Courtesy of Joe Fahnestock, Union City, Indiana 47390
Dayton Daily News & Radio's 'Joe's Journal'
Gaunt looking antique tractors, towering like primordial beasts of prey, chugged and clattered down Main Street of Portland, Indiana,-snaking their way cross town and into the beautifully shaded Jay County Fairgrounds, lugging their burdens of popping gas engines behind them.
It was the weirdest menagerie of historic agricultural Americana ever to be paraded down the main thoroughfare of any midwest county seat -- and Port-landites and crowds from far and wide congregated to witness the sights thereof.
Jaws dropped and old-timers shifted their cuds from cheek to cheek while 'young-uns' gaped in awe at the strange spectacle unwinding before them as if time had indeed moved backwards - all marking the third annual reunion of the Tri-State Gas Engine and Tractor Association, the largest in the nation.
It was a very hot and humid day-that 23rd of August. And I had worked feverishly in the 'pits' on last-minute mechanical adjustments on the 'mighty Joe Dear Delco-powered garden tractor that I, too, might join the parading extravaganza. But unloading a little three-wheeled monster such as the Joe Dear, single-handed, can have its difficulties -- a situation which left me just enough time and energy to grab my camera and get a picture of the big parade, headed by Russ Flora's lumbering Case Tractor, as it was emerging through the county fair-ground gate.
No sooner had the strange apparition made it entry, followed by hasty un-hitchings and setting up of exhibits, than brawny-armed Spark Plugs began fidgeting with carburetors and spinning fly wheels, exploding the entire fairgrounds into a veritable symphony of popping and banging gas engines.
'This year we have more than twice the equipment we had last year,' announced head-Spark Plug, Woody Turner, President of Tri-State Gas Engine and Tractor Association, as he surveyed the grand panorama of hundreds of fellow Spark Plugs laboring over tractors and engines to get the big show rolling. 'Al together we'll be exhibiting about forty antique tractors and around two-hundred and fifty gas engines of every variety and vintage.'
FORERUNNER OF THE MODERN SMALL GARDEN TRACTOR - The little York Tractor, manufactured by the Flinchbaugh Mfg. Co. of York, Penna. back in 1910 was proudly displayed by owner, D.J. Hafer of Larue, Ohio. Engineering foresight of that day provided double-clutch and gearing for two speeds either forward or backward. 'We've gotten many an hour of belt work out of this little tractor over the years,' says Hafer.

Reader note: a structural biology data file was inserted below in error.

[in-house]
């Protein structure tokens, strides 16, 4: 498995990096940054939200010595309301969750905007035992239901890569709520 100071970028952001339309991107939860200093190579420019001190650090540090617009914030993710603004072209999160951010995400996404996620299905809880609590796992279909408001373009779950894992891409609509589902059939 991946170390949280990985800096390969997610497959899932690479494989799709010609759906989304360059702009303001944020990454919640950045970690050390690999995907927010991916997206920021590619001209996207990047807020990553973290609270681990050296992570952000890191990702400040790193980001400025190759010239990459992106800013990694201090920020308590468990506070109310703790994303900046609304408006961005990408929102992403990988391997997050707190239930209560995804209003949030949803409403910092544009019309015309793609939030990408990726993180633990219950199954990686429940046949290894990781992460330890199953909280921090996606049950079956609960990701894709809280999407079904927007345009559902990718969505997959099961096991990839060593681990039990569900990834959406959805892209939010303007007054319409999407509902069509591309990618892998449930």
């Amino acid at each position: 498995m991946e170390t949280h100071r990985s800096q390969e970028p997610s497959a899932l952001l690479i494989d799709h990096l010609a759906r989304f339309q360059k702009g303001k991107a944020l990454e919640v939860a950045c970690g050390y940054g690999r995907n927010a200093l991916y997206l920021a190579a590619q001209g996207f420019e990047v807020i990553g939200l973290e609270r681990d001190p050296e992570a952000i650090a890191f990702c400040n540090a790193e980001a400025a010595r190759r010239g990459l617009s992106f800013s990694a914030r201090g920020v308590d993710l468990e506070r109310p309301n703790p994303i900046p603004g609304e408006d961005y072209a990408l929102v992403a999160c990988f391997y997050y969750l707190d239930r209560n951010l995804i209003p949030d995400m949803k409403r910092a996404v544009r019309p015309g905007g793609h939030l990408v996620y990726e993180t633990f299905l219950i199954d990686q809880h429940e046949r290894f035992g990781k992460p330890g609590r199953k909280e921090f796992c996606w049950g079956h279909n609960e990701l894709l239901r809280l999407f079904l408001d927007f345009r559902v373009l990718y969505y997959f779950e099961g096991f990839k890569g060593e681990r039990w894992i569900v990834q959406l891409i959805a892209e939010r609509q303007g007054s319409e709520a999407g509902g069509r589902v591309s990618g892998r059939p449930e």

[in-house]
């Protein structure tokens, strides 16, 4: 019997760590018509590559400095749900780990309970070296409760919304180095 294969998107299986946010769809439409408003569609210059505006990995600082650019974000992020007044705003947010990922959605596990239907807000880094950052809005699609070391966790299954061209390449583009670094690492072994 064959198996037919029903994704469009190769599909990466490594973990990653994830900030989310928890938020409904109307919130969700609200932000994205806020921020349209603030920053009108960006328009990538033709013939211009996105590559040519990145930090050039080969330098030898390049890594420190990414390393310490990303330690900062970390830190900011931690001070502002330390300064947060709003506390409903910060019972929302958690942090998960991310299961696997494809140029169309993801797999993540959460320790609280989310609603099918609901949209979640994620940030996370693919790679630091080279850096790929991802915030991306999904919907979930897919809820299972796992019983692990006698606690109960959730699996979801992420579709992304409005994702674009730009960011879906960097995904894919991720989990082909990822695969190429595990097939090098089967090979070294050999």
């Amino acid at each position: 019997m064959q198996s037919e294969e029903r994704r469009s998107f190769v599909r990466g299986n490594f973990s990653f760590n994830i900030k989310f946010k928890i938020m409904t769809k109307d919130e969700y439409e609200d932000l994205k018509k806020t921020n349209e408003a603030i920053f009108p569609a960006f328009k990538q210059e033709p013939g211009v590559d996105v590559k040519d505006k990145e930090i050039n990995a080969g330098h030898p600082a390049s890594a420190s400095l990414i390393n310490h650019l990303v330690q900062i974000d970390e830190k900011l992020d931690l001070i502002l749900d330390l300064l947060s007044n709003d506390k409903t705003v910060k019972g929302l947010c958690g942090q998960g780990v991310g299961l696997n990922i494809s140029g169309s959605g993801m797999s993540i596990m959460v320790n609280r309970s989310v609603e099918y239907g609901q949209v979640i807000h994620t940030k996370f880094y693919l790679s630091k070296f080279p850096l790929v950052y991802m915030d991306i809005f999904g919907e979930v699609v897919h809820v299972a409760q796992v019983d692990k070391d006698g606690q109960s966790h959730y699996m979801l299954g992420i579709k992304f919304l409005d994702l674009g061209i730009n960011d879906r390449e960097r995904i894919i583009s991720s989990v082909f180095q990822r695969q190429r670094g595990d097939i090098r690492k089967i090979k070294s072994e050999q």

But this w as only the basic ground-floor structure of the big show for yet other Spark Plugs were already busy driving in impressive line-ups of painted and polished historical vehicles Model-T Fords, vintage Chevvies and Dodges, four-cylinder Buicks culminated by a magnificent specimen of a 12-cylinder Lincoln refurnished like new by Lowell Shreeve of Portland, Indiana.
All this in addition to the some eighty garden tractors congregated on the fair grounds by more and more Spark Plugs for the big Saturday night small-tractor pull. And the unscheduled surprise of an unofficial tractor pull which transpired when Ralph Ary and his half-size model Rumely Oil Pull decided to take on all comers out pulling four small garden tractors with his well geared three horse antique gas engine before the little fellows decided to call it quits.
It was pure delight, meandering around among the large and numerous flea market exhibits headed by that noble big-game hunter and mountain climber, Gilbert Sheard of Middletown, Ohio, whose display of historic publications, auto tires, antique lamps, steam whistles and what-nots blended nostalgically with old-time phonographs, crank-telephone, pendulum-clocks, crocks and jars lining the rest of the gay Tri-State midway. For the serious collector, there was such as the nationally-famous display of some five-hundred historic pocket watches, representing thousands of dollars in investment by non other than O. H. 'Doc' Schwanderman of Fort Recovery, Ohio.